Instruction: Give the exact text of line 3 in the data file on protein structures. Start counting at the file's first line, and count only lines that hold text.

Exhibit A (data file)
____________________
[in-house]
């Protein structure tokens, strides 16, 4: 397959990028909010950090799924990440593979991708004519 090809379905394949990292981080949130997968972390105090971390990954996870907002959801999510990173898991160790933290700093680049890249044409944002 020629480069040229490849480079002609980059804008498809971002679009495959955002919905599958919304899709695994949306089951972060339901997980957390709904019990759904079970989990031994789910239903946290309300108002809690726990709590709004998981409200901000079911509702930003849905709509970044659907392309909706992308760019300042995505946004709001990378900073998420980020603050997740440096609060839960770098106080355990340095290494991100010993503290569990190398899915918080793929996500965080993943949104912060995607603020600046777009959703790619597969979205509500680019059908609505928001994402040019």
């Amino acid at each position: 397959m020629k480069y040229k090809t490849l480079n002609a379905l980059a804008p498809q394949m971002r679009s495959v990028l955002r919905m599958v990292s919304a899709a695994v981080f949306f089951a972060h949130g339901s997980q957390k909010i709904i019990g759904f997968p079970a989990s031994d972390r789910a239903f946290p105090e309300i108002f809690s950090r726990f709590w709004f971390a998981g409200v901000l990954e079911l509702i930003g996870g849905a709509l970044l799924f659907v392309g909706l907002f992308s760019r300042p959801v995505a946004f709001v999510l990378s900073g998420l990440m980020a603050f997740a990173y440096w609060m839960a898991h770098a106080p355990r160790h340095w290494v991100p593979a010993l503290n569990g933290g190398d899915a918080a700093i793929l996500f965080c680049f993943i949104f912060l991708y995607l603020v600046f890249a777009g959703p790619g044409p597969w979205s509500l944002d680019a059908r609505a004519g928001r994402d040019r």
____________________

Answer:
């Amino acid at each position: 397959m020629k480069y040229k090809t490849l480079n002609a379905l980059a804008p498809q394949m971002r679009s495959v990028l955002r919905m599958v990292s919304a899709a695994v981080f949306f089951a972060h949130g339901s997980q957390k909010i709904i019990g759904f997968p079970a989990s031994d972390r789910a239903f946290p105090e309300i108002f809690s950090r726990f709590w709004f971390a998981g409200v901000l990954e079911l509702i930003g996870g849905a709509l970044l799924f659907v392309g909706l907002f992308s760019r300042p959801v995505a946004f709001v999510l990378s900073g998420l990440m980020a603050f997740a990173y440096w609060m839960a898991h770098a106080p355990r160790h340095w290494v991100p593979a010993l503290n569990g933290g190398d899915a918080a700093i793929l996500f965080c680049f993943i949104f912060l991708y995607l603020v600046f890249a777009g959703p790619g044409p597969w979205s509500l944002d680019a059908r609505a004519g928001r994402d040019r």